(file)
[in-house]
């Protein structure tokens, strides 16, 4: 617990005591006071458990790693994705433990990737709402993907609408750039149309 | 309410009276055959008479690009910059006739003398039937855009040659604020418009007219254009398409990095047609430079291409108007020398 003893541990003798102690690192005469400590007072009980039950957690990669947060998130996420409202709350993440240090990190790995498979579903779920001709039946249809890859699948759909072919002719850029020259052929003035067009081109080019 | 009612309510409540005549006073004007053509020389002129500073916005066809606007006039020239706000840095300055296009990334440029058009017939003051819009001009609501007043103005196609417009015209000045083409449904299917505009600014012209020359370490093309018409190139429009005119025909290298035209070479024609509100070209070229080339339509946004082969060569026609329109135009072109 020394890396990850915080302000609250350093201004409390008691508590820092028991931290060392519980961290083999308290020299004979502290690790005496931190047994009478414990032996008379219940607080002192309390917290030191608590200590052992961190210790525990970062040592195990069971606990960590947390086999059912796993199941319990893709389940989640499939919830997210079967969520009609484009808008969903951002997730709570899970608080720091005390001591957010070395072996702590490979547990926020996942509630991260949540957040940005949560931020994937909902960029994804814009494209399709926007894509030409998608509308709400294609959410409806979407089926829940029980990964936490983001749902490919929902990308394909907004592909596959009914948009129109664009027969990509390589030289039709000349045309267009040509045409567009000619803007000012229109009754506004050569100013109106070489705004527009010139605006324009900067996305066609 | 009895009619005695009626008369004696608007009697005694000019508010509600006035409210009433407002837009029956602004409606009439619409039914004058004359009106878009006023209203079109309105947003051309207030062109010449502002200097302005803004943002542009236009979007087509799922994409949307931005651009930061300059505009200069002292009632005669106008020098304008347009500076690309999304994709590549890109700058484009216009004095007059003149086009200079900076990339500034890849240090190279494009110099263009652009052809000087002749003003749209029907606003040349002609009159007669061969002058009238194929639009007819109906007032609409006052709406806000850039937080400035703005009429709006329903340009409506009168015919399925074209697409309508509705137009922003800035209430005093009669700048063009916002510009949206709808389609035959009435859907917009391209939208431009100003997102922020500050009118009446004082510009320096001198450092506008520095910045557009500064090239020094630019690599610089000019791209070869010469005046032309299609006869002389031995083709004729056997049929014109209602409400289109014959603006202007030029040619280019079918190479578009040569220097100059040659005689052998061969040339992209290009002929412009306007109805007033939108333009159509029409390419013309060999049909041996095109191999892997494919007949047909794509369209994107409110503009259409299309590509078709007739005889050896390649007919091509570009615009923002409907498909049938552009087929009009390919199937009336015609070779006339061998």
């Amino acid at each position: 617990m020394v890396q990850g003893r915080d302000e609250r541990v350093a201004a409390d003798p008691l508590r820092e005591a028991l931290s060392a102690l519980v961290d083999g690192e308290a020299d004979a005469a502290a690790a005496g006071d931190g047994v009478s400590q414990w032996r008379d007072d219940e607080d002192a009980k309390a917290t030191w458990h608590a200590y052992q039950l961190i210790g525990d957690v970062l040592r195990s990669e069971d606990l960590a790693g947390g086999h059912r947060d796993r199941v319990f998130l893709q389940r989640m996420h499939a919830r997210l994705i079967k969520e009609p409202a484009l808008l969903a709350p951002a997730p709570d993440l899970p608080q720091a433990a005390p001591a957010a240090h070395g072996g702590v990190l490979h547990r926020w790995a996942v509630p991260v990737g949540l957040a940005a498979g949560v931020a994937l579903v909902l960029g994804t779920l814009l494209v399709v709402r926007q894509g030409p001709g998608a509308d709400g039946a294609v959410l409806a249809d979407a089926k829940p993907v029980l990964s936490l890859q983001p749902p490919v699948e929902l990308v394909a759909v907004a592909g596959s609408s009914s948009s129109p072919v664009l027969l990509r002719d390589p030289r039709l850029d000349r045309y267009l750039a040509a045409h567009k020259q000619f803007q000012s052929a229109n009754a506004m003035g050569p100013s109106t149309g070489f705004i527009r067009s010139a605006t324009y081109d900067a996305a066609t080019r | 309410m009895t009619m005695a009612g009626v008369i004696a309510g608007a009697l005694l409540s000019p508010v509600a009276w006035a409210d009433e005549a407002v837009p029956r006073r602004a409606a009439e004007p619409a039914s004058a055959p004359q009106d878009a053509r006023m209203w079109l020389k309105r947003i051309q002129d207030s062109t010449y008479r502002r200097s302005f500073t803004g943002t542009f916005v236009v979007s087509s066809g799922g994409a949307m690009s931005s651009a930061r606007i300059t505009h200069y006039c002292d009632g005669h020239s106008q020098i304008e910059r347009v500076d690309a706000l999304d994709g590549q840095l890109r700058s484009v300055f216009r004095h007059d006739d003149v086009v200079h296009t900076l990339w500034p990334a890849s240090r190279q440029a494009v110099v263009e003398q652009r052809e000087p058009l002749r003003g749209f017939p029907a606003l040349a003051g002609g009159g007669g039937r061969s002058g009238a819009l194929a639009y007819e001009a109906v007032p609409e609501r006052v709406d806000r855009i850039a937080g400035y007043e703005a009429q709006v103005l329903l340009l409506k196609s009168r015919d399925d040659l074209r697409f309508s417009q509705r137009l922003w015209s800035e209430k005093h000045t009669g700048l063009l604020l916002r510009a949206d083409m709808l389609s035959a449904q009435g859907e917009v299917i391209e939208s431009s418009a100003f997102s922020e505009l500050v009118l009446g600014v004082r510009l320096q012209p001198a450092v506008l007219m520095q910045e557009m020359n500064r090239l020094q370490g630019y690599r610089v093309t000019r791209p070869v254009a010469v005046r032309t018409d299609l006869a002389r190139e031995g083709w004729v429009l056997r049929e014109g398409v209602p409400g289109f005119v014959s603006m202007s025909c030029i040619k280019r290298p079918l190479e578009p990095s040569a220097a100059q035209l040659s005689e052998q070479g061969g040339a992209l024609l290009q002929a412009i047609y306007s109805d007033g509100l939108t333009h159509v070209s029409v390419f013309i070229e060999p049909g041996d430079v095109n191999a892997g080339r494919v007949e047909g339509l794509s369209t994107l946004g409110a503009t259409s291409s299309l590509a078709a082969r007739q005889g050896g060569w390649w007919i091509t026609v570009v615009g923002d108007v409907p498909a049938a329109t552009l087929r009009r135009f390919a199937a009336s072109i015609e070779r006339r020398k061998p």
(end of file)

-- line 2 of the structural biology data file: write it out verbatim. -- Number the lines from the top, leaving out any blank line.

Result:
């Protein structure tokens, strides 16, 4: 617990005591006071458990790693994705433990990737709402993907609408750039149309 | 309410009276055959008479690009910059006739003398039937855009040659604020418009007219254009398409990095047609430079291409108007020398 003893541990003798102690690192005469400590007072009980039950957690990669947060998130996420409202709350993440240090990190790995498979579903779920001709039946249809890859699948759909072919002719850029020259052929003035067009081109080019 | 009612309510409540005549006073004007053509020389002129500073916005066809606007006039020239706000840095300055296009990334440029058009017939003051819009001009609501007043103005196609417009015209000045083409449904299917505009600014012209020359370490093309018409190139429009005119025909290298035209070479024609509100070209070229080339339509946004082969060569026609329109135009072109 020394890396990850915080302000609250350093201004409390008691508590820092028991931290060392519980961290083999308290020299004979502290690790005496931190047994009478414990032996008379219940607080002192309390917290030191608590200590052992961190210790525990970062040592195990069971606990960590947390086999059912796993199941319990893709389940989640499939919830997210079967969520009609484009808008969903951002997730709570899970608080720091005390001591957010070395072996702590490979547990926020996942509630991260949540957040940005949560931020994937909902960029994804814009494209399709926007894509030409998608509308709400294609959410409806979407089926829940029980990964936490983001749902490919929902990308394909907004592909596959009914948009129109664009027969990509390589030289039709000349045309267009040509045409567009000619803007000012229109009754506004050569100013109106070489705004527009010139605006324009900067996305066609 | 009895009619005695009626008369004696608007009697005694000019508010509600006035409210009433407002837009029956602004409606009439619409039914004058004359009106878009006023209203079109309105947003051309207030062109010449502002200097302005803004943002542009236009979007087509799922994409949307931005651009930061300059505009200069002292009632005669106008020098304008347009500076690309999304994709590549890109700058484009216009004095007059003149086009200079900076990339500034890849240090190279494009110099263009652009052809000087002749003003749209029907606003040349002609009159007669061969002058009238194929639009007819109906007032609409006052709406806000850039937080400035703005009429709006329903340009409506009168015919399925074209697409309508509705137009922003800035209430005093009669700048063009916002510009949206709808389609035959009435859907917009391209939208431009100003997102922020500050009118009446004082510009320096001198450092506008520095910045557009500064090239020094630019690599610089000019791209070869010469005046032309299609006869002389031995083709004729056997049929014109209602409400289109014959603006202007030029040619280019079918190479578009040569220097100059040659005689052998061969040339992209290009002929412009306007109805007033939108333009159509029409390419013309060999049909041996095109191999892997494919007949047909794509369209994107409110503009259409299309590509078709007739005889050896390649007919091509570009615009923002409907498909049938552009087929009009390919199937009336015609070779006339061998």